A season of thanks giving

Posted 11/23/21

Before November wraps up, most of us are looking forward to commemorating Thanksgiving. For the past two years, this month — personally — has had its share of ups and downs.

During …

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A season of thanks giving


Before November wraps up, most of us are looking forward to commemorating Thanksgiving. For the past two years, this month — personally — has had its share of ups and downs.

During 2019, three friends and I were ecstatic to have taken a safe, fun-filled trip to The Big Apple. Debbie, Gail, Beverly and I felt very fortunate to score tickets and reservations to some of the top billings in New York City.

Prior to the pandemic — when studios were opened — producers from the set of “Live! with Kelly and Ryan” actually seated us four on the front row — just feet away from the cohosts’ anchor table. Gail was shocked to have Kelly Ripa sit in her lap between commercial breaks; I had an opportunity to shake the hands of each guest as they made their way onto the stage; and Debbie had the chance to chat up Helen Mirren.

It was also in November, 2019, that we had a bird’s eye view on the “Good Morning America” set. We were thrilled to have our photos taken with its morning newscasters. In addition, Robin Roberts took the time to record a personal, inspirational message on Gail’s cellphone for her sister, Teresa, who — like Robin — is a cancer survivor.

The four of us had also secured tickets to the “Dr. Oz Show.” Audience members are always seated on a first-come, first-serve basis. Unfortunately, we had been temporarily detained at our hotel — arriving only minutes after the studio audience members were ushered inside. The entrance had been closed when network associates apologetically told us we’d arrived only a few minutes too late.

Feeling a tinge of disappointment, we huddled around — trying to decide what to do and to determine our next steps. Thankfully, one of the TV assistants saw how distraught we were, walked over, informed us they’d make an exception and allowed us entry into the taping.

During the pre-production warmups, Beverly even won a trivia contest before we were ushered, again, to the front row on the “Dr. Oz Show.” To our astonishment, the featured guest that day happened to be one of our teen heartthrobs, Leif Garrett.

It was during that November excursion that we were extremely grateful for admission to the coveted Blue Box Cafe inside of Tiffany’s. Debbie and I had attempted to obtain reservations to the cafe for two consecutive weeks to no avail. The moment time slots were made accessible online, they’d notoriously fill up within minutes of opening. Finally scoring reservations for this exclusive restaurant for breakfast at Tiffany’s was one of the highlights of that autumnal trip to New York City. What was even more special was celebrating all three of my friends’ November birthdays — ironically all taking place within one week of each other.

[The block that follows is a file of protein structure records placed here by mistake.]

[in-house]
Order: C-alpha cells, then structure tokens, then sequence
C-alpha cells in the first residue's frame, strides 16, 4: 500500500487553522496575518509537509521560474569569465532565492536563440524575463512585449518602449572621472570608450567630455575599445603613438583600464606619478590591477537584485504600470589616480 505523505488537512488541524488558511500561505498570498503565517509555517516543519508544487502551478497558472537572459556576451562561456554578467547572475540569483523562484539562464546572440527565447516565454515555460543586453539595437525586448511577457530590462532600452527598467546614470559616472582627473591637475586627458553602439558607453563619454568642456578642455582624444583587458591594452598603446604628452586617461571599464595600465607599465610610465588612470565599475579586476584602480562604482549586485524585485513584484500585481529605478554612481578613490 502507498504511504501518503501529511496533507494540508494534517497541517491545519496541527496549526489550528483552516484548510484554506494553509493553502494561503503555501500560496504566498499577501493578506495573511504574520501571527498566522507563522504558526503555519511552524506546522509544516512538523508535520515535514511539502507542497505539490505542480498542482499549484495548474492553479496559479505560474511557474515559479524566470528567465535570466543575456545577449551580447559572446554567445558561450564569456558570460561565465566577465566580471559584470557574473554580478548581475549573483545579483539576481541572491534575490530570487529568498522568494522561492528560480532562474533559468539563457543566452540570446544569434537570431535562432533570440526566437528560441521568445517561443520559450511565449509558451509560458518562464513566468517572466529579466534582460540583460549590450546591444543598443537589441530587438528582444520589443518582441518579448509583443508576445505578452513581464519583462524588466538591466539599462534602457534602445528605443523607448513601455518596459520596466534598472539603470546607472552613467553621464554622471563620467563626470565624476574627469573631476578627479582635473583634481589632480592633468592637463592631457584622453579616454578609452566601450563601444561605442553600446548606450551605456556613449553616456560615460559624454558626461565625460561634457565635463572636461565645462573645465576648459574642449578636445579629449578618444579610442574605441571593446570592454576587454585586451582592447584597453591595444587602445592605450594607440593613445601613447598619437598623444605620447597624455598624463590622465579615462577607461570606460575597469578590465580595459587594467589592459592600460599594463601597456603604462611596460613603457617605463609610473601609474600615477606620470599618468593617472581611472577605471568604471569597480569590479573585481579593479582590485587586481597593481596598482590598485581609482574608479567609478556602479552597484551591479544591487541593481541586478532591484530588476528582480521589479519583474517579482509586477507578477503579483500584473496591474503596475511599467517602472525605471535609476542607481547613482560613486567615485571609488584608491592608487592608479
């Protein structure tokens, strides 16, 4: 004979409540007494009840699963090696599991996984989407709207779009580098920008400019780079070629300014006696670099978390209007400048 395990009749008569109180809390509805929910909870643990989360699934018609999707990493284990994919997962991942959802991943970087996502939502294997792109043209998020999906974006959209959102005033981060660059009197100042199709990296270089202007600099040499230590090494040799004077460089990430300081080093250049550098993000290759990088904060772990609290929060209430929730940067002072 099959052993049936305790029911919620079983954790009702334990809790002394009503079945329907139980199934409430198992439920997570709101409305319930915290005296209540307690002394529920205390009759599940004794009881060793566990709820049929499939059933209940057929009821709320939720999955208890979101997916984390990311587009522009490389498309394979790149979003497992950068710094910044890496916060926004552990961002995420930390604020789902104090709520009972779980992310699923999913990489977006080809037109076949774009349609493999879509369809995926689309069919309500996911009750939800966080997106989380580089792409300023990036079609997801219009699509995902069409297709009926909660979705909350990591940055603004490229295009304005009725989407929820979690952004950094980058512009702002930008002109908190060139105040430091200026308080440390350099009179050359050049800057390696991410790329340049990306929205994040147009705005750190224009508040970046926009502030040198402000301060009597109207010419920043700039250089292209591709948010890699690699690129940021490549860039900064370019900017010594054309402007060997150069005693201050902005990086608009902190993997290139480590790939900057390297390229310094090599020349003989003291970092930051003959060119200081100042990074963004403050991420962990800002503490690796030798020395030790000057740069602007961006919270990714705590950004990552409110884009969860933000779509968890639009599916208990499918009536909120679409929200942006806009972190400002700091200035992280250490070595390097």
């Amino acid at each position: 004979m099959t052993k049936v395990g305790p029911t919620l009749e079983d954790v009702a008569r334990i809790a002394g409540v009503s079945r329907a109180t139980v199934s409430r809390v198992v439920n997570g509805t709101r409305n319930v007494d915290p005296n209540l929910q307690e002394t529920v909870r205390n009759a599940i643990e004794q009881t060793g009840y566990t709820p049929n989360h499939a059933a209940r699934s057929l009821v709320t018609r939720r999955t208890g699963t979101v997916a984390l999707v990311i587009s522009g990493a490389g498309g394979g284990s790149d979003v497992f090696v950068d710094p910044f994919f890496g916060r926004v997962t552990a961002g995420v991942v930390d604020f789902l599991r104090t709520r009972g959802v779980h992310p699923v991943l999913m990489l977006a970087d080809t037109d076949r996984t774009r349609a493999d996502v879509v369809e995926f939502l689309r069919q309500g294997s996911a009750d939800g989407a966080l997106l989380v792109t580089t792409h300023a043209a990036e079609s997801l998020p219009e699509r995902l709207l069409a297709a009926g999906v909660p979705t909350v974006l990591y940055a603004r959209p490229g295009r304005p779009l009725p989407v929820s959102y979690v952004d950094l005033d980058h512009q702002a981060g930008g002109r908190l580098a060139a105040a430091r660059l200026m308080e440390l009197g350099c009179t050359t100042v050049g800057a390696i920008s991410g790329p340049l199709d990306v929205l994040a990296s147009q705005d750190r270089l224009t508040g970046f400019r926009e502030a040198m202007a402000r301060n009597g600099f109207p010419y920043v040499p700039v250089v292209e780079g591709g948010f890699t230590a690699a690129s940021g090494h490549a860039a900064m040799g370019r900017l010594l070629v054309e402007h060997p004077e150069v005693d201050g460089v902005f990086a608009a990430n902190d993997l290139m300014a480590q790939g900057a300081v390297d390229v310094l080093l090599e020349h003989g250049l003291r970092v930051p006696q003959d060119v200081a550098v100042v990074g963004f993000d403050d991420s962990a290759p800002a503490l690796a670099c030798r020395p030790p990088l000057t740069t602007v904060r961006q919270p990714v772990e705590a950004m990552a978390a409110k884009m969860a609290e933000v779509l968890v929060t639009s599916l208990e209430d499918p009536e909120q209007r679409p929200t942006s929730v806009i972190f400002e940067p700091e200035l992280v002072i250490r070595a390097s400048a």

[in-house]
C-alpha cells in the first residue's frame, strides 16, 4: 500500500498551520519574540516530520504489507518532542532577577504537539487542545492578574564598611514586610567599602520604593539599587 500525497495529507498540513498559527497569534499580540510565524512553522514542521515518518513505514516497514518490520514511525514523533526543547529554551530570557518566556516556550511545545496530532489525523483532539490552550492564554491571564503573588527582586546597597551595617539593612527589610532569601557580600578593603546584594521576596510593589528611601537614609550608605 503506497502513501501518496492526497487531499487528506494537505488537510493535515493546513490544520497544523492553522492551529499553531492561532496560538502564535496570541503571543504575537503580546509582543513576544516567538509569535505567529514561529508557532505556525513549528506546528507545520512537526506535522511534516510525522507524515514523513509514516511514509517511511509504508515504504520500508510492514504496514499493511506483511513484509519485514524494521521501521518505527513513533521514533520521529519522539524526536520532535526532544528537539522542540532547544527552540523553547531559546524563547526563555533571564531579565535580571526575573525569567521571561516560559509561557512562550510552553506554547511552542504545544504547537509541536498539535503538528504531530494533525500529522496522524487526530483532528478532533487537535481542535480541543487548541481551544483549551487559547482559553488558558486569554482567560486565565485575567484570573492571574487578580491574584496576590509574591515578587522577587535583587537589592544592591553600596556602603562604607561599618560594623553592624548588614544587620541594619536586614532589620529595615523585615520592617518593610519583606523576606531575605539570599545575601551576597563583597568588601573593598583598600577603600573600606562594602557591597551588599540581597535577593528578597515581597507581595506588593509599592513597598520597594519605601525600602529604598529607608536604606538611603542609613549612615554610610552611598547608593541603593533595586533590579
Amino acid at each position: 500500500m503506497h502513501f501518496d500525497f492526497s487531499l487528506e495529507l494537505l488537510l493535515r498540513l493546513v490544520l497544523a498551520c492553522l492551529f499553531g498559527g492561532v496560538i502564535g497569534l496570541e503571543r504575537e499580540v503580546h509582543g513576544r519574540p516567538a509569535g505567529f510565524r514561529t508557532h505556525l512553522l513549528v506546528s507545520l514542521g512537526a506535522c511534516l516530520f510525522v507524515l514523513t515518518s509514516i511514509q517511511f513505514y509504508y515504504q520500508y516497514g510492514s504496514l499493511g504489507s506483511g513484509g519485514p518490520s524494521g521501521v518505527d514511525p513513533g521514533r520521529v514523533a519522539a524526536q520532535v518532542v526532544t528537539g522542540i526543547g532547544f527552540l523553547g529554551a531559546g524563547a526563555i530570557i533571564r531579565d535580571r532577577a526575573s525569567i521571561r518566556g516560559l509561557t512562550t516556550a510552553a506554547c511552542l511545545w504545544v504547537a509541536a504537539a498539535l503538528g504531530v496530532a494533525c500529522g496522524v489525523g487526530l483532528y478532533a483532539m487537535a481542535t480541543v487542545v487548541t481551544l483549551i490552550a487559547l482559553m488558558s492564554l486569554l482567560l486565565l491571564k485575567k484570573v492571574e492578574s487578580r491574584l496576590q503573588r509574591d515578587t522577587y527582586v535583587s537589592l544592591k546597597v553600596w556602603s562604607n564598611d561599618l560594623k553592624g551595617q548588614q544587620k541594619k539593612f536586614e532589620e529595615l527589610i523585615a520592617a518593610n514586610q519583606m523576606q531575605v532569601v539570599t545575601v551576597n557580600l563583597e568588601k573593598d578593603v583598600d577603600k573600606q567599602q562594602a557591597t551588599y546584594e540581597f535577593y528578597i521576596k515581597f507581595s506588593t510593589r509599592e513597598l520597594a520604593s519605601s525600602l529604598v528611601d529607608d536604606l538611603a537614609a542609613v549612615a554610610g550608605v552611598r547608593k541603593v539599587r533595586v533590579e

What we hadn’t planned in November was Gail and I returning home with COVID-like symptoms — even before the coronavirus outbreak had been announced in the nation. We were thankful for the time we shared and our arriving home safely, and even more grateful to finally recover from the lengthy, upper respiratory virus.

Fast forwarding one year to November, 2020, when three of our four immediate family members tested positive for COVID. Despite all the safeguarding, mask-wearing and sanitizing, we contracted the coronavirus from my husband’s coworker who’d reported to work presenting symptoms. Unlike him and my daughter who were both asymptomatic, I presented symptoms of fever, chills, extreme malaise, and loss of smell and taste.

Last year’s Thanksgiving met with a few challenges — the kids had admirably prepared a five-course, huge feast just after my having completed the dreaded, two-week quarantine. Despite all the scrumptious-looking food and all the fixings, I couldn’t taste or smell a thing — bummer.

This year is going to be different. As Thanksgiving is encroaching, we are truly grateful that we are all alive, well, COVID-free, and ready to partake in our annual Thanksgiving luncheon.

And, like Charles Dickens once implored, we plan to “reflect upon our present blessings — of which every [person] has many — and not on our past misfortunes.” As we celebrate Thanksgiving in two short days, may we all put aside any misfortunes — focusing on all of our God-given blessings during this bountiful season of thanks giving.

Kim Lambert is a former reporter with The Daily Record and former editor of The Angier Independent.


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